But today Gay you would be very close with both your daughters, Crona and Susie.
G: I am very close. But you must remember for 30 odd years I left home every morning at 6.50am when they were still in bed, and by the time I got home on many nights, they would be back in bed.
Do you have regrets about this as you now look back?
G: I do. Because there are only brief snatches of them growing up that I do remember. But I’m in the same category as most men of my age…
K: It’s just different today. Today there is just a lot more sharing of parental duties. And times have changed, thankfully. In our grandson Cian’s school it was LGBT week recently, isn’t that amazing? Senator David Norris who lives just across the road from the school even came over to talk them.
G: Jesus, when I look back on me at Synge Street with the Christian Brothers, the thought of what happened in school with my grandson recently was so far beyond the reaches of realisation. We knew nothing and we were told nothing. Everything was a secret.
Well what’s your secret?! After 54 years of marriage how are the two of you still the best of pals?
G: It’s all a front! Don’t believe any of it! [Both laugh]
K: We have lots of different friends, lots of interests and hobbies and we’re always reading. One of my main hobbies is watching Sky Arts…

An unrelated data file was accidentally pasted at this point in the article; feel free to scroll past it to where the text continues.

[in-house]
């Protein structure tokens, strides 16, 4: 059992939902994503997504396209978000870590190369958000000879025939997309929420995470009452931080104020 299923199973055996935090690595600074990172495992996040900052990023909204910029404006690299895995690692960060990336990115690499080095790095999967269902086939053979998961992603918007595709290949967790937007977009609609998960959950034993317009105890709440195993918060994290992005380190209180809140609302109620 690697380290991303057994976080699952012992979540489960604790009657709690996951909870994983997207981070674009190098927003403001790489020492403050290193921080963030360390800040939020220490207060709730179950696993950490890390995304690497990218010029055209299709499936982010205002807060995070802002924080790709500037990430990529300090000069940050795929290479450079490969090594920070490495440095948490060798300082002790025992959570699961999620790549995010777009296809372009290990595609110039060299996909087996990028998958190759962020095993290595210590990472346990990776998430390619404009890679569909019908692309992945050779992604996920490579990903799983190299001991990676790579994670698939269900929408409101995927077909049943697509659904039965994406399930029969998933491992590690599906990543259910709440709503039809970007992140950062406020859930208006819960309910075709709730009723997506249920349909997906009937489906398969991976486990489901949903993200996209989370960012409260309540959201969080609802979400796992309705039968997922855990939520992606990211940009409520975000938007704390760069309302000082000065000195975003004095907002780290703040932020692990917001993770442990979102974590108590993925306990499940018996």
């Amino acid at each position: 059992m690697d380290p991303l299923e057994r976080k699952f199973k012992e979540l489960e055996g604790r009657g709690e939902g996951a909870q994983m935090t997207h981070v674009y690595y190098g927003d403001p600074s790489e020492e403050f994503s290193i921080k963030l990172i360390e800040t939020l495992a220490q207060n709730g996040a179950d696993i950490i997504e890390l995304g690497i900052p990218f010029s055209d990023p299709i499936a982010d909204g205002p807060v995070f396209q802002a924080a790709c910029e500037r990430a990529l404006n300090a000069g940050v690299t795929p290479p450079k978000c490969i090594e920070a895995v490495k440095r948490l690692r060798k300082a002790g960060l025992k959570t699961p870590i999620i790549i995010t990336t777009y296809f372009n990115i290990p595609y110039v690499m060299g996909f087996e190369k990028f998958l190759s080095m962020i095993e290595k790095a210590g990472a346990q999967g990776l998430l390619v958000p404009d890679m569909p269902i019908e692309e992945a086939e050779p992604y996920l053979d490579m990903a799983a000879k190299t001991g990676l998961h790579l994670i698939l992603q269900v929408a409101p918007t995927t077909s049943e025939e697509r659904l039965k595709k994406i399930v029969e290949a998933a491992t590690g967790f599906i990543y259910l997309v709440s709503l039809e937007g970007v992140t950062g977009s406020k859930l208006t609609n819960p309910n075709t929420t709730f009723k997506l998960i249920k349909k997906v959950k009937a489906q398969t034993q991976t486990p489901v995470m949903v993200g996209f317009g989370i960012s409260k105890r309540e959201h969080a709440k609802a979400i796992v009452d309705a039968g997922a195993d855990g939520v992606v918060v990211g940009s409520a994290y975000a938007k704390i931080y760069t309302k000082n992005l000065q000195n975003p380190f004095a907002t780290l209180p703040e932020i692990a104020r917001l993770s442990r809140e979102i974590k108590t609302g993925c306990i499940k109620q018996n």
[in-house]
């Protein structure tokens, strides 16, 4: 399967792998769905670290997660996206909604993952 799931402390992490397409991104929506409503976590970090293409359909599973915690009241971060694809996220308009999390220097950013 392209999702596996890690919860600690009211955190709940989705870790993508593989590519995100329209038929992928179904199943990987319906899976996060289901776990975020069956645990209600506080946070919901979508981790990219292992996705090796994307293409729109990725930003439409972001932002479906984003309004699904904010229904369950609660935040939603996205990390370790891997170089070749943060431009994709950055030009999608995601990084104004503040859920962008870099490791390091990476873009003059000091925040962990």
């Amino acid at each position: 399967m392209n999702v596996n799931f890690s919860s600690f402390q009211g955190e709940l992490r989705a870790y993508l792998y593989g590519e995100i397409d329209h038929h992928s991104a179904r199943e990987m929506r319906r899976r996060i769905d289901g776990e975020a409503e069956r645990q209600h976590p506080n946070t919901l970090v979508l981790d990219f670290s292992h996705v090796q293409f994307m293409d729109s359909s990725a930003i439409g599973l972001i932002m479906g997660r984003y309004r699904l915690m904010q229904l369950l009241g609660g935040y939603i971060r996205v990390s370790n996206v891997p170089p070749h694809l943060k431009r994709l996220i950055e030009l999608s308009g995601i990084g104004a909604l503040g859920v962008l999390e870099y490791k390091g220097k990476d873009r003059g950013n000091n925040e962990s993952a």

G: Because she’s in love with two cello players! Dreamboats she says they are!
K: 20-something year olds! Fine looking guys! And highly qualified…
Gay can you compete, Gay?! Are you a keen musician like your good wife (Kathleen is an accomplished harpist)?
G: I can’t compete! I used to thump around on the piano. But the legacy of chemotherapy is that you loose sensation in the tips of your fingers and toes. And your nails break and crack and get all jagged and fall off…[we all look at Gay’s nails].
The nails look great now.
My nails are coming back now thank God. And my hair also to a great extent. But the numbness hasn’t gone. So it’s even awkward typing, and as for the piano, no. Not that I was about to play Rachmaninoff’s concerto [Kathleen laughs affectionately]…
So Gay, Kathleen’s second children’s book – you must be so happy for her.
Oh, I’m delighted with her and I’m delighted for her. I’m delighted the first book worked as well as it did, and I’m sure this book will do as well.
Pigin came to life when your eldest grandchild Cian was born, and when you, Kathleen, ran out of stories to read him and so started to make up tales about a pig.
For years there I’d be talking away to this invisible pig! And the children thought I was bonkers! But whenever I finished a story, Cian would say, ‘another piglet story’. I never knew if he disliked the stories and wanted a different one, or if he actually liked the Pigin stories. But I’d do the voices and all!
We can hear you doing the voices! Do you think she’s completely bonkers, Gay?!
Completely! She is a mad granny!
She’s a cool mad granny though….
G: Oh she is!
K: I used to do the hacca at 8.15 in the morning!
G: Don’t try it now…please [he pleads]!